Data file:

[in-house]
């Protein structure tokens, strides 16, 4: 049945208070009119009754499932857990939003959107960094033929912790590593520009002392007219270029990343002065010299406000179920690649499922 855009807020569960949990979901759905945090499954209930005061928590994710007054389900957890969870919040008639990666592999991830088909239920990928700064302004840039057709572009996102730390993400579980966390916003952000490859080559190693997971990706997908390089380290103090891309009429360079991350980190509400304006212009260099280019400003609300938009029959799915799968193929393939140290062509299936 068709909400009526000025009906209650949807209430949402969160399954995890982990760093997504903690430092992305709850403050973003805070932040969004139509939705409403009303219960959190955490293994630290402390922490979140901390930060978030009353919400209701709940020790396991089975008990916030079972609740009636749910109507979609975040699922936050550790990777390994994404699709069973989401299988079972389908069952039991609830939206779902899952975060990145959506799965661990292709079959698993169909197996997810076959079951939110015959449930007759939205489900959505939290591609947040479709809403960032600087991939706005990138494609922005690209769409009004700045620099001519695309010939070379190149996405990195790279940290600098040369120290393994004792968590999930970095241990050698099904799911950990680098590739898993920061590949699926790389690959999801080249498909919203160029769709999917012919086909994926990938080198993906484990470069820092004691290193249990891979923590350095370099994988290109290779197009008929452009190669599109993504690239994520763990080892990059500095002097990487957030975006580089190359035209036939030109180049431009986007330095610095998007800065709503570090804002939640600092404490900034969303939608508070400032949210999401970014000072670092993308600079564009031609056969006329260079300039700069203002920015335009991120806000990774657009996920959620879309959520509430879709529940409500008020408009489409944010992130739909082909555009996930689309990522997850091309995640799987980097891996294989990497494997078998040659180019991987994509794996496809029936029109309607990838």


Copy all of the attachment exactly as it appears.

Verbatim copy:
[in-house]
């Protein structure tokens, strides 16, 4: 049945208070009119009754499932857990939003959107960094033929912790590593520009002392007219270029990343002065010299406000179920690649499922 855009807020569960949990979901759905945090499954209930005061928590994710007054389900957890969870919040008639990666592999991830088909239920990928700064302004840039057709572009996102730390993400579980966390916003952000490859080559190693997971990706997908390089380290103090891309009429360079991350980190509400304006212009260099280019400003609300938009029959799915799968193929393939140290062509299936 068709909400009526000025009906209650949807209430949402969160399954995890982990760093997504903690430092992305709850403050973003805070932040969004139509939705409403009303219960959190955490293994630290402390922490979140901390930060978030009353919400209701709940020790396991089975008990916030079972609740009636749910109507979609975040699922936050550790990777390994994404699709069973989401299988079972389908069952039991609830939206779902899952975060990145959506799965661990292709079959698993169909197996997810076959079951939110015959449930007759939205489900959505939290591609947040479709809403960032600087991939706005990138494609922005690209769409009004700045620099001519695309010939070379190149996405990195790279940290600098040369120290393994004792968590999930970095241990050698099904799911950990680098590739898993920061590949699926790389690959999801080249498909919203160029769709999917012919086909994926990938080198993906484990470069820092004691290193249990891979923590350095370099994988290109290779197009008929452009190669599109993504690239994520763990080892990059500095002097990487957030975006580089190359035209036939030109180049431009986007330095610095998007800065709503570090804002939640600092404490900034969303939608508070400032949210999401970014000072670092993308600079564009031609056969006329260079300039700069203002920015335009991120806000990774657009996920959620879309959520509430879709529940409500008020408009489409944010992130739909082909555009996930689309990522997850091309995640799987980097891996294989990497494997078998040659180019991987994509794996496809029936029109309607990838």